In Friday’s episode of Law Librarian Conversations podcast, we talked with two social media-savvy third year law school students to get a dose of reality on what they think about social networking, online communication, legal research and practice skills. Our guests were Laura Bergus from Iowa who runs a legal podcast called Legal Geekery and writes for Lawyerist.com and Huma Rashid from Chicago’s John Marshall Law School, who runs a personal blog called The Reasonably Prudent Law Student where she offers budget fashion tips and thoughts on being a law student. Both Laura and Huma participate in the Social . . . [more]
Archive for ‘Practice of Law: Future of Practice’
Because of our point-based immigration system Canada is know for attracting some of the best and brightest around the world, resulting in a phenomenon known as the brain drain. But Canada often experiences its own drain, with many professionals and stars seeking bigger markets and opportunities in the U.S.
In a recent edition of The Medical Post, Matthew Sylvain notes an interesting phenomenon (Brain drain reversed? August 17, 2010). American physicians are moving to Canada, albeit in small numbers.
This is the second part to a post from a week ago in which I made a note to the CBA legal project management panel and issued a three-question survey.
To follow up, I’ll use the survey to identify issues relating the current pressures how we litigate on behalf of our clients. I have not yet developed strong views on this subject matter, so will simply present the survey results and some thoughts about each question.
As I did last week, I use the term “litigation” in the broad sense, to refer to any form of representation in an adjudicative . . . [more]
We’ve posted before about the work that the Canadian Bar Association has been doing on conflicts of interest and the development of tools for the profession to manage conflicts of interest. Two Slawers were closely involved, here and here, with a fine italic hand evident.
Today’s Lawyers’ Weekly front page reports on the CBA’s response to a report of an Advisory Committee to the Federation of Law Societies of Canada. The Advisory Committee had released a report in June which had departed radically from the analysis of the CBA Task Force on the key issue of current . . . [more]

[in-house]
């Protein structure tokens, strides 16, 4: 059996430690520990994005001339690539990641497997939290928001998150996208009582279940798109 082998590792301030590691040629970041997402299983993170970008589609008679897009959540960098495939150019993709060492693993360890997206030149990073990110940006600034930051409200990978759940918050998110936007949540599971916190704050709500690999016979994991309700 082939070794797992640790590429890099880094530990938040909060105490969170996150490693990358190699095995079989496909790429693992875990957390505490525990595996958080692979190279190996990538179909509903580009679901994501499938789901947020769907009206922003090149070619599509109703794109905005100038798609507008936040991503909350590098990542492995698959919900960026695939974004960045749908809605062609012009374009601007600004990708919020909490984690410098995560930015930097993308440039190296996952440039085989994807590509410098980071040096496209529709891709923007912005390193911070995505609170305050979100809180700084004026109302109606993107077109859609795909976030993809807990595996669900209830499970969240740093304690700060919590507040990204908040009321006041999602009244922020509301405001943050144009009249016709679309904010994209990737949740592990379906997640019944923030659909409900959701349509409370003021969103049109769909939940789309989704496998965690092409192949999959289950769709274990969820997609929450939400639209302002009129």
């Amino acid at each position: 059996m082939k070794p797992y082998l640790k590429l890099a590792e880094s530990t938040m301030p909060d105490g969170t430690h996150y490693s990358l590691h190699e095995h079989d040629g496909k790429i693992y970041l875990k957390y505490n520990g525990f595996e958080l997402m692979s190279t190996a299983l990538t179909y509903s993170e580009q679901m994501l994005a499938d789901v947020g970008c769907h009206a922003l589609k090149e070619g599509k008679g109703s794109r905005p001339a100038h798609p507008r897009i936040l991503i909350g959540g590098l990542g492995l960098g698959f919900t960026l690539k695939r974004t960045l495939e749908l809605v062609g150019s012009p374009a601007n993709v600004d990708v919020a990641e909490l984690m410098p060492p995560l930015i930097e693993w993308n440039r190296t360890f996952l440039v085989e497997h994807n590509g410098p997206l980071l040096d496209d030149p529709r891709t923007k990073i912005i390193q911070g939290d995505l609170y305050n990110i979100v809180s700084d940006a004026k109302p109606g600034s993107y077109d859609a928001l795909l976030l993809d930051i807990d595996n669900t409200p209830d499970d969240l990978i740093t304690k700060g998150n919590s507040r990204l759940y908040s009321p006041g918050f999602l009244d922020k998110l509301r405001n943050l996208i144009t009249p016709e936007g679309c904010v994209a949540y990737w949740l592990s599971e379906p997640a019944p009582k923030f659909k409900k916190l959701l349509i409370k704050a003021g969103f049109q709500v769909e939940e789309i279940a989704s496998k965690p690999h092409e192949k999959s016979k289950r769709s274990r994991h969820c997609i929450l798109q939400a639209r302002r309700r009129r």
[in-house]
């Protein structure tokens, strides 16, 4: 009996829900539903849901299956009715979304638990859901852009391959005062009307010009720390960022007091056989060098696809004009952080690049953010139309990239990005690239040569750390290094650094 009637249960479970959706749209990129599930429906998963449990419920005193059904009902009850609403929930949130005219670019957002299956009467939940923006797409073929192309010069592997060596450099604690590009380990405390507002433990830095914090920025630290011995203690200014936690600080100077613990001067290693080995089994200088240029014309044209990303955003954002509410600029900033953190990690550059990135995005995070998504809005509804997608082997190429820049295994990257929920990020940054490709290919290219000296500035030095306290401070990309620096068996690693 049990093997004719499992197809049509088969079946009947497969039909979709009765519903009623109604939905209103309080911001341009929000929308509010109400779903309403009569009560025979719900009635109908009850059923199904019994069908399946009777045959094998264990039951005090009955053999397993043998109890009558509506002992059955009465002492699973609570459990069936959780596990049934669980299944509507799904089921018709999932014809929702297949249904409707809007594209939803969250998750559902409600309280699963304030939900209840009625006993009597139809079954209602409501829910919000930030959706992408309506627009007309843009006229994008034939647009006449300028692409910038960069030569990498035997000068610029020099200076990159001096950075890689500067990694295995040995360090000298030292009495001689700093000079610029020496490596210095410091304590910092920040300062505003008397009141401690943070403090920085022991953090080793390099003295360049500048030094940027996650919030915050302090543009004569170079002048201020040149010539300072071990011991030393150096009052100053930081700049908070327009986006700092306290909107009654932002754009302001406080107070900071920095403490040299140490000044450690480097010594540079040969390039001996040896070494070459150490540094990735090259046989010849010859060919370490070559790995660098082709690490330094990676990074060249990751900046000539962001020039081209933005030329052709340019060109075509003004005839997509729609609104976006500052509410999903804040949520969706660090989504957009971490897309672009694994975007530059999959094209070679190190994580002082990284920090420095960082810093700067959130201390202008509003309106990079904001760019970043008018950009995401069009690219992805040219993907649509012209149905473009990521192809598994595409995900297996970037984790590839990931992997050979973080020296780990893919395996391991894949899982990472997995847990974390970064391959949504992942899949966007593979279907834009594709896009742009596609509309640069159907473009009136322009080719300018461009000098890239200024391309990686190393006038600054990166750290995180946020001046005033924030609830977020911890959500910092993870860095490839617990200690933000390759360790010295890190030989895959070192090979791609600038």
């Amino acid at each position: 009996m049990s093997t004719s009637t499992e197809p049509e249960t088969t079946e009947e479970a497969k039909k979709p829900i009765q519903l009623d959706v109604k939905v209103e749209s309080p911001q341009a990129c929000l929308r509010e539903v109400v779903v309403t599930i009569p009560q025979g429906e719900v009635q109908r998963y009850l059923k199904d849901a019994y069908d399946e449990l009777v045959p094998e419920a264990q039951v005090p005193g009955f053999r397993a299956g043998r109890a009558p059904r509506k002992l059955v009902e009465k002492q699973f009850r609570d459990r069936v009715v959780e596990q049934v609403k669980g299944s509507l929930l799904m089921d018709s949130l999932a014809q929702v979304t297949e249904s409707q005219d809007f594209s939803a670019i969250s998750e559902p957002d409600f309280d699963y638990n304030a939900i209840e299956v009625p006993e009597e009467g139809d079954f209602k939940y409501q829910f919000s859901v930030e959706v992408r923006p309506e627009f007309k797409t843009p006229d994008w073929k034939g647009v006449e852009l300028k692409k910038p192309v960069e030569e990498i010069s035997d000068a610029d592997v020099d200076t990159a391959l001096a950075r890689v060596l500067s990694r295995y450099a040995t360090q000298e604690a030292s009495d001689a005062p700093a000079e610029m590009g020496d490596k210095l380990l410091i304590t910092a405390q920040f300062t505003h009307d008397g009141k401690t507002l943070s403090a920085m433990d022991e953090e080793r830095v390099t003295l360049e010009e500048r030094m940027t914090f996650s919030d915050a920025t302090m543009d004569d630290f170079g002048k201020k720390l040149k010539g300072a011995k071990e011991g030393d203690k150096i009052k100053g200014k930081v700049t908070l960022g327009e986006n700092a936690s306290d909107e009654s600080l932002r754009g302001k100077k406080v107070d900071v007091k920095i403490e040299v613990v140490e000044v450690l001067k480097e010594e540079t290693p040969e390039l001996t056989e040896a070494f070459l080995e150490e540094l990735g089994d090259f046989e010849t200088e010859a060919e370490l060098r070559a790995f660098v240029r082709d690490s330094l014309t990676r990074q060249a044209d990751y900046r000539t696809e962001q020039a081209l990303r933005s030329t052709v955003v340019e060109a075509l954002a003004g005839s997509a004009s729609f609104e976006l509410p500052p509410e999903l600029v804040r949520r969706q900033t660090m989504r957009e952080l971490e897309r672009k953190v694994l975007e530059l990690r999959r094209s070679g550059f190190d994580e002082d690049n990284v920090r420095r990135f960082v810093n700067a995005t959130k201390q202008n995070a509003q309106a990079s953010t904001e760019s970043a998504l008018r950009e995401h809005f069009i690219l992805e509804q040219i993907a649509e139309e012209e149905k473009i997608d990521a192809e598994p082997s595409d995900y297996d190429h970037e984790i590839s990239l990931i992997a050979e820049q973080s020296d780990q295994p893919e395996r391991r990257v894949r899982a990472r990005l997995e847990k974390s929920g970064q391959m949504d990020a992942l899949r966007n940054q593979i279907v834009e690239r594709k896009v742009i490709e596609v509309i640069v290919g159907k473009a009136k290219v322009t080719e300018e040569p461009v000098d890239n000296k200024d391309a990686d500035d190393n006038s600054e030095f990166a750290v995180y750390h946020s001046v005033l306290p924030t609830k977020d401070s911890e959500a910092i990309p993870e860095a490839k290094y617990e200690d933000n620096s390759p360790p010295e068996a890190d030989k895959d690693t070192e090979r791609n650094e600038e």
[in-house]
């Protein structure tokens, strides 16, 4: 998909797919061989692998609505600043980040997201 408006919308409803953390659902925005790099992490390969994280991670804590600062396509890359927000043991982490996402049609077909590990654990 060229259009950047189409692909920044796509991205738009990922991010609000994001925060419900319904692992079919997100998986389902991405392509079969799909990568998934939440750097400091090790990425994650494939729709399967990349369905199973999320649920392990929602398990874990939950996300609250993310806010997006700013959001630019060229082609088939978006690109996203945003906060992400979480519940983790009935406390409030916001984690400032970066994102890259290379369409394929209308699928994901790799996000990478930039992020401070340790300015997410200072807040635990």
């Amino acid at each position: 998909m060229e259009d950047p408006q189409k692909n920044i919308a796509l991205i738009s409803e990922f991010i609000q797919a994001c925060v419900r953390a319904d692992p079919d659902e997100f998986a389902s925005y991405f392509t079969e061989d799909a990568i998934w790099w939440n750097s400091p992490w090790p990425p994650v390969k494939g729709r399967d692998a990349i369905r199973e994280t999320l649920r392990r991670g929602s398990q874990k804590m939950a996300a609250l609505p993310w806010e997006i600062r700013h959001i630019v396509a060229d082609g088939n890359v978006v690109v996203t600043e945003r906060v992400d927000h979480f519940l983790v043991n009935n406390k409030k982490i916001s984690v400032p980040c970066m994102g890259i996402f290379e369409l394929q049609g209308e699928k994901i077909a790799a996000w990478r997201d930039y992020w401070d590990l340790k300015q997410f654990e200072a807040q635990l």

I sat on a legal project management panel at the CBA conference on Tuesday. It was moderated by Barbara Boake of McCarthy’s. Andrew Terrett of BLG (and Slaw) provided the PM expert’s perspective, Brian Armstrong of Bruce Power spoke from the internal counsel’s perspective and I provided the practitioner’s perspective.
We had a very enlightening discussion, and spent a good deal of it talking about the challenges of planning for and pricing litigation (meaning any form of representation in an adjudicative process). I’ll follow-up on the discussion later, but thought I’d first lay some groundwork with a short and very . . . [more]
Knowledge@Warton has a great recap of a discussion from the 2010 Supernova forum. At issue is the evolution of social networking tools, and how they compare with corporate KM efforts. It’s an interesting discussion with a diverse range of opinions. If you’re currently involved in a KM program, or a law librarian seeking new ways to add value to your firm, I would encourage you to read this piece in its entirety.
One issue in particular that caught my eye was the contrast between ‘keeping it fun’ and maintaining value. Here’s a snippet:
. . . [more]
While there are virtues to being able
Call it a more temperate look (more temperate than that of a now retired Canadian law professor – already noted on this forum) at law school education, albeit in the United States rather than Canada.
The focus of the article is the education of the graduates from “elite” law schools in the U.S. “at a time when most of the more-radical members of the faculty had either already disappeared or were losing their . . . [more]
The Evolution of Law-Related Knowledge Management in North America – Opportunities for Law Librarians
I had the pleasure of presenting on knowledge management at the CALL/ACBD/MichALL law library conference currently underway in Windsor, Ontario. I shared the panel with Ginevra Saylor of Fraser Milner Casgrain, Denise Bonin of andornot, and SLAW’s own Simon Fodden.
It would appear that knowledge management is alive and well, albeit perhaps in an evolving manner. I will try to post shortly in more detail on the discussions that ensued at the session but thought for now I would post here at the following link a PDF of the paper I submitted called The Evolution of Law-Related Knowledge . . . [more]
Colleague and fellow blogger Patrick DiDomenico has started a blog called iPad4Legal that is further whetting my appetite for an iPad. He describes his new blog in these terms:
iPad4Legal is a blog about iPads as they pertain to lawyers, law firms, and the legal profession. We may occasionally stray and discuss iPhones or other Apple products since the technologies often overlap.
Another colleague described iPad as good for content consumers (which I am) but perhaps less so for content creators (which would be perhaps disappointing but something I suspect Apple would improve upon). The obvious interest will be in . . . [more]
There’s been a good deal of hoopla about project management and the legal profession lately. I banged the drum last November and we’ve had a Slaw book review about project management by Andrew Terrett and another on work procedures by John Gilles. Canadian Lawyer Magazine recently validated our Slawyerly interest in the way we work by deeming project management a “buzz” for 2010. In contrast to my market-related argument from last November, I write this post to make the simple point that the discovery-related amendments to the Ontario Rules of Civil Procedure are a practice-related reason to engage in . . . [more]